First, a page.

The eyepiece is coated with magnesium fluoride and the edges of the lens are blackened to maximize contrast and reduce scattering of light. The housing is made of anodized aluminum and has a 1.25” chrome-plated brass barrel. Rubber eye-guards are also present to make sure your eyes are comfortable.

Internal threads ensure that any type of standard filter, camera or DSLR can be easily attached. Good for use in astrophotography, celestial or terrestrial viewing; the Orion 32mm Sirius Plossl is a jack-of-all-trades in terms of performance and flexibility. It costs less than the previous two eyepieces on our list.

VERDICT:  This eyepiece is hardly complained about by any astronomy enthusiasts. It’s easy to use with any telescope and doesn’t cost much. You can’t go wrong with an Orion 32mm Sirius Plossl!

2. Baader Planetarium 8-24mm Hyperion Clickstop Zoom Mark IV Eyepiece

The Baader Hyperion Mark IV telescope eyepiece is in a class of its own. It only weighs about one pound and its dimensions are 6.4 x 3.1 x 3.1 inches.

This model made our list because even though it’s slightly costlier than the other eyepieces here, it can fit larger mounts and will work on both solar and regular telescopes. It’s a good eyepiece to use at the intermediate and expert level as you can easily use it alone instead of having multiple lenses.

The specs include an 8-24mm aperture and the eyepiece has two barrels – one 1.25” and one 2”. An adapter ring comes with the product and can be used to attach the 2” barrel.

The two-barrel system that the Hyperion Mark IV uses simplifies the view of the stars by not having to swap eyepieces in order to change the focal length or magnification within the zoom range. It costs less than $300, but it will come out at around the same as buying four different eyepieces of varying strength levels.

VERDICT:  The Baader Hyperion Clickstop Mark IV will require a slightly higher investment on your part but it’ll pretty much even out in the end, especially when you factor in the hassle that you’ll be saved from.

1. Tele Vue 13mm Nagler Type 6 1.25” Ultra Wide Field Eyepiece

We’ve reached the last item on our list and it’s the Tele Vue Nagler Type 6. This telescope eyepiece is the most powerful of the lot but also the most expensive – expect to pay a couple hundred bucks for it!

It’s definitely one of the best eyepieces that money can buy due to the value that it provides. Here are some of its specifications to wet your chops: anti-reflection threads, rubber eye-guards, blackened lens edges, and a fully-coated lens.

The Nagler Type 6 uses a compact 7-element design which incorporates various focal lengths ranging from 5mm to 13mm. Every telescope sold by Tele Vue undergoes a full field visual inspection in order to guarantee the highest out-of-the-box-quality possible.

The ultra-wide eyepiece measures 4.6 x 2.2 x 2.1 inches and has an 82-degree field of view. If you could compare the Nagler Type 6 with any other 17mm Plossl, you’d find that the Nagler has much better image contrast and shows more detail.

This is the kind of eyepiece that you’re expected to buy once and have it last a lifetime. Buying a Nagler should be on every professional astronomer’s bucket list.

VERDICT:  It pretty much doesn’t get any better than the Nagler. If you’ve saved up enough cash and want to buy the best eyepiece, the Tele Vue Nagler Type 6 is where it’s at. It’s an eyepiece meant for serious astronomers and if you’ve just started with the hobby, it’s recommended to skip this model and get a different one.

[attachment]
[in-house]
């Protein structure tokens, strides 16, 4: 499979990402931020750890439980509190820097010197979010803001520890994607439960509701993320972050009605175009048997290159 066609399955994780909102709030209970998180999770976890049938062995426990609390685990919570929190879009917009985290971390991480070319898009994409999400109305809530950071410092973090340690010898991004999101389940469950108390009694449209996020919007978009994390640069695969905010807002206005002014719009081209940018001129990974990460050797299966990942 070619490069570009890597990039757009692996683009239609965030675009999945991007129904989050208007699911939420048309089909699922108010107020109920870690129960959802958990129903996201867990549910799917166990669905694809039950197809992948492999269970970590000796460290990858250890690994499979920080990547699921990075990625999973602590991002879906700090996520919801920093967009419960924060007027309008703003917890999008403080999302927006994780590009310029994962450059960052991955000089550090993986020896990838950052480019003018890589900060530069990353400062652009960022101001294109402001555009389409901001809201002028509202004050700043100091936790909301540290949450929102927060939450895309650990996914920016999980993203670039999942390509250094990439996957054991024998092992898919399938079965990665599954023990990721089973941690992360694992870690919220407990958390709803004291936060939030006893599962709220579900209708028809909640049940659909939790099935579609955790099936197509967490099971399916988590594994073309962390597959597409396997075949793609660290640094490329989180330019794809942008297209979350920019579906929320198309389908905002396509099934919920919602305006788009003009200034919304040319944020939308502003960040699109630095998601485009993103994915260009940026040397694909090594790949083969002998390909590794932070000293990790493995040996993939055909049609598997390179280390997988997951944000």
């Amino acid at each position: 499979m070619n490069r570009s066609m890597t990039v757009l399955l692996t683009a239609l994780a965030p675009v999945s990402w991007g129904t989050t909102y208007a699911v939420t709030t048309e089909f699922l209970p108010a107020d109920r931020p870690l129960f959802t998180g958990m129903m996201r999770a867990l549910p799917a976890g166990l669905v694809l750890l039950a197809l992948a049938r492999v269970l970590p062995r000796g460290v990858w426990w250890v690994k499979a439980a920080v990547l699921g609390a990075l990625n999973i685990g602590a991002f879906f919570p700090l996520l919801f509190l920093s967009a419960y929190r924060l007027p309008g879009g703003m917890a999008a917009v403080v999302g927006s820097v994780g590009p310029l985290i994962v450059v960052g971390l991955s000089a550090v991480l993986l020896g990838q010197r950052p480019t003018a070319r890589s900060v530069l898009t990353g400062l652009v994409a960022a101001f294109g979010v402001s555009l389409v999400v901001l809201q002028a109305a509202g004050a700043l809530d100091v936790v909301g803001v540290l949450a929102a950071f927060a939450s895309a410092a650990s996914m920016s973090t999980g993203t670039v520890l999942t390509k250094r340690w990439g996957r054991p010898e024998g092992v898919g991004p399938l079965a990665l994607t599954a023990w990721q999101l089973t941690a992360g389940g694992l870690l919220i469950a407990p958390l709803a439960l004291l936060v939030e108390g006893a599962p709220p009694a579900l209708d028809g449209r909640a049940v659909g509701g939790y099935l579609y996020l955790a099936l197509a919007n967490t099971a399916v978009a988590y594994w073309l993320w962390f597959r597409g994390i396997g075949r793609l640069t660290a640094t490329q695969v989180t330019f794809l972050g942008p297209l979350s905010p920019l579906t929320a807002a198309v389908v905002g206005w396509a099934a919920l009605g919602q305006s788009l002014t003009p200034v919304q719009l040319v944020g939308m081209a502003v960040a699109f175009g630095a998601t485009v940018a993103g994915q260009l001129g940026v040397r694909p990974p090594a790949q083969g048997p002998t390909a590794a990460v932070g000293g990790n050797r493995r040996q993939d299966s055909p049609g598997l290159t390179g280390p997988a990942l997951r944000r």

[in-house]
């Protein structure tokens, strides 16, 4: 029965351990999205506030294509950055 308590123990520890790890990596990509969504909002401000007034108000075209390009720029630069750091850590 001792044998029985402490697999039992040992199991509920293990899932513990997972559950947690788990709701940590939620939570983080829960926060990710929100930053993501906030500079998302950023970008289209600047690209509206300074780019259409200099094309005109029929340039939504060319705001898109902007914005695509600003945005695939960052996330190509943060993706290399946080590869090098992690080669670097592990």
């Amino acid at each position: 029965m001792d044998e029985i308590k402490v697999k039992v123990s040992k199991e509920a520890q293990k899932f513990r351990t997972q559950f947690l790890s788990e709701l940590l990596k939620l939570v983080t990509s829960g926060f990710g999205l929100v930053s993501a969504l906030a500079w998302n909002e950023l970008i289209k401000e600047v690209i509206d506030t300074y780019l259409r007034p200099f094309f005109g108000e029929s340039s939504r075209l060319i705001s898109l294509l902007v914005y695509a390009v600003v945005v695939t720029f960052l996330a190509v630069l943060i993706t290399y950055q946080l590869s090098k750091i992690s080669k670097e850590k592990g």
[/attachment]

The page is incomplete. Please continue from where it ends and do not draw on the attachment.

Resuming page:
Telescope Eyepiece Buyer’s Guide

Since there are so many different types of eyepieces available on the market, choosing the right one for your situation can prove to be a harrowing task. In order to help you narrow down your choices, we’ve created a short guide that can help you to figure out what the best viable option is.

  • If you wear eyeglasses, observation of the heavens will definitely be difficult if you aren’t using an eyepiece that caters towards eyeglass-wearers. Look for a model that has an eye relief which is more than 10mm. It’s the other way around if you don’t wear glasses.
  • Most of us enjoy getting wide-field views because the experience is more immersive. However, getting up close and personal with the stars has its drawbacks in that most eyepieces which have a wide apparent field have a smaller eye relief. If your telescope has a focal range of f/5, expect to spend extra on an eyepiece that supports the aperture size.
  • If you have multiple eyepieces, it’s recommended to space out the focal lengths. This means that you should have a 5mm, 10mm, 15mm, etc. Buying a 15mm eyepiece and a 16mm eyepiece isn’t exactly practical because the difference is almost negligible.
  • Invest in quality eyepieces. They play a big role in providing clear and distinct optics in telescopes.
  • If you have a certain eyepiece and are planning on getting more, it’s recommended to stick with one brand, line or series of eyepieces. For example, if you’ve got Celestron, stick with it. Manufacturers usually design eyepieces in a series (such as the Nagler Type 6) to be parfocal with the others. This means less time wasted on refocusing after swapping eyepieces.
  • If a certain eyepiece has caught your eye, test it out before purchasing it. You’ll always need to make sure that you’re comfortable with holding your eye against the eyepiece for extended periods of time.

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Author Bio

Jason Cook

Jason Cook

As a planetary astronomer, I was working on the New Horizon project at Southwest Research Institute until mid 2016. Currently, I share my astronomical knowledge on this blog and I'm heavily into urban farming too.